Climate Class 2 Outline

  1. Class 2 – Monday, February 28, 2022


– Overview of the Effort to Respond to Climate Change; How Bad will Climate Change Get
– Overview of climate movement at the state, national and international level
– Executive Orders (, Build Back Better, COP26
– Advocacy Planning


Readings: Fight the Fire Chapter 2, The Science, 19-25; Emissions 35 -45; Wind and Solar Power – 53 – 60 – read home page – then 6 pages of


Letter to Biden, People vs. Fossil Fuels – Pressure on Biden Builds: Members of Congress & Build Back Fossil Free Coalition Push for Action on Fossil Fuels Ahead of COP26 | Indigenous Environmental Network (

It takes Roots statement (COP26) –

3:40 explain first half of the class will be assigned readings, topics – second half more advocacy training
3:45 Russia – war for oil / gas – talking points
3:55 Status of climate fight – IPCC report cut emissions, not just renewables, where emissions come from –
4;10 – responses

4:20 Overview of climate movement –– Break Free From Fossil Fuels / Climate President – COP 26 – science warning (will do more later)

4:35 Break

4:40 advocacy form

4:50 review groups to look at – campaigns I am working on

5:05 review work assignments
5:30 adjourn

5 to 10 minutes – Discuss Russia – war for oil / gas

The strategy to split from Russian energy — in the works before the invasion of Ukraine and expected to be announced by the European Commission next week — would give Europe a freer political hand against Russia than it has had in the past. About 40 percent of the European Union’s natural gas currently comes from Russia.  It would take years and come with a hefty bill for European taxpayers. And it comes with the crucial backing of Germany, a nation so entangled with Russia that one of its former chancellors, Gerhard Schröder, is the chairman of Rosneft, Russia’s biggest oil company.

Europe’s attachment to Russian gas remains a significant liability, playing a role in the apparently joint U.S.-E.U. decision Thursday to hold off from excluding Russia from a global banking network known as SWIFT. The move could have dealt a major blow to Russia’s financial system, but it would have also raised the risk of a total Russian cutoff of energy to Europe. For now, policymakers aren’t willing to take that step.

Following Vladimir Putin’s decision to deploy troops into parts of Ukraine, German Chancellor Olaf Scholz announced the country will be putting the operating licence for Nord Stream 2 on ice. Nord Stream 2 is a recently-completed undersea pipeline which was set to deliver a regular supply of natural gas from Russia to Germany. Bypassing Ukraine potentially deprives the former Soviet republic of around $1bn in transit fees which Russia currently pays to send gas through its territory. The US, UK and several other European countries has viewed the pipeline as a geopolitical tool which increases Moscow’s leverage over Europe, particularly Germany.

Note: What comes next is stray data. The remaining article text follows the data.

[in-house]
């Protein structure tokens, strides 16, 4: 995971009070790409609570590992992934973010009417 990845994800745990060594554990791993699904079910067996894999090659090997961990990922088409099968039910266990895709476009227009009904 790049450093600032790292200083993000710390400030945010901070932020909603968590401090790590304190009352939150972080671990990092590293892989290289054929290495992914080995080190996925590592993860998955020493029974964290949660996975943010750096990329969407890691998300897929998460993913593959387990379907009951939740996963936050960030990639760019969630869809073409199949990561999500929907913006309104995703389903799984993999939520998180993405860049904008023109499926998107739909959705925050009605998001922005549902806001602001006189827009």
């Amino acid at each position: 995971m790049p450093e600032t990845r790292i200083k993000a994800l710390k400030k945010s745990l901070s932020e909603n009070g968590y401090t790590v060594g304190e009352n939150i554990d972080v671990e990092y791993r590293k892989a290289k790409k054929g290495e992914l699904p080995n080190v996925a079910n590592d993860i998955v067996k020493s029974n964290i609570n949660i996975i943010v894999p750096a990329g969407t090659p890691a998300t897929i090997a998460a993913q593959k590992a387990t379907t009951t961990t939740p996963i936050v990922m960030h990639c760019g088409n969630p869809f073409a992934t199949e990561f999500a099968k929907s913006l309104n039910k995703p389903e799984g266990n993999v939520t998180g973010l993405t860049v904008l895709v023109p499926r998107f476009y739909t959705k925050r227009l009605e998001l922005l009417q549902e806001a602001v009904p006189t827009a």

15 minutes – Status of climate fight

The world’s leading climate scientists on Monday warned human-induced climate change is causing dangerous and widespread disruption in nature, with people and ecosystems least able to cope being the hardest hit. The highly anticipated report from the U.N.’s Intergovernmental Panel on Climate Change, approved by 195 member states, makes clear that minor, reactive or incremental changes are no longer sufficient to tackle the climate emergency.

It says the world faces unavoidable climate hazards in the next two decades with global heating of 1.5 degrees Celsius above pre-industrial levels — the warming level ascribed as the aspirational target in the landmark 2015 Paris Agreement. Even temporarily exceeding this critical threshold, the report says, would result in additional severe impacts and the authors warn there are large gaps between ongoing efforts to adapt and the action required to address the growing risks.

In 2019, storms, floods and other extreme weather events displaced more than 13 million people across Asia and Africa. Rising heat and drought are killing crops and trees, putting millions worldwide at increased risk of hunger and malnutrition, while mosquitoes carrying diseases like malaria and dengue are spreading into new areas. Roughly half the world’s population currently faces severe water scarcity at least part of the year.

Preparing for future threats, like dwindling freshwater supplies or irreversible ecosystem damage, will require “transformational” changes that involve rethinking how people build homes, grow food, produce energy and protect nature.

“One of the most striking conclusions in our report is that we’re seeing adverse impacts that are much more widespread and much more negative than expected,”

A first instalment, by the IPCC’s working group 1, published last August, on the physical science of climate change, said the climate crisis was “unequivocally” caused by human actions, resulting in changes that were “unprecedented”, with some becoming “irreversible”.

This second part, by working group 2, deals with the impacts of climate breakdown, sets out areas where the world is most vulnerable, and details how we can try to adapt and protect against some of the impacts. A third section, due in April, will cover ways to cut greenhouse gas emissions, and the final part, in October, will summarise these lessons for governments meeting in Egypt for the UN Cop27 climate summit.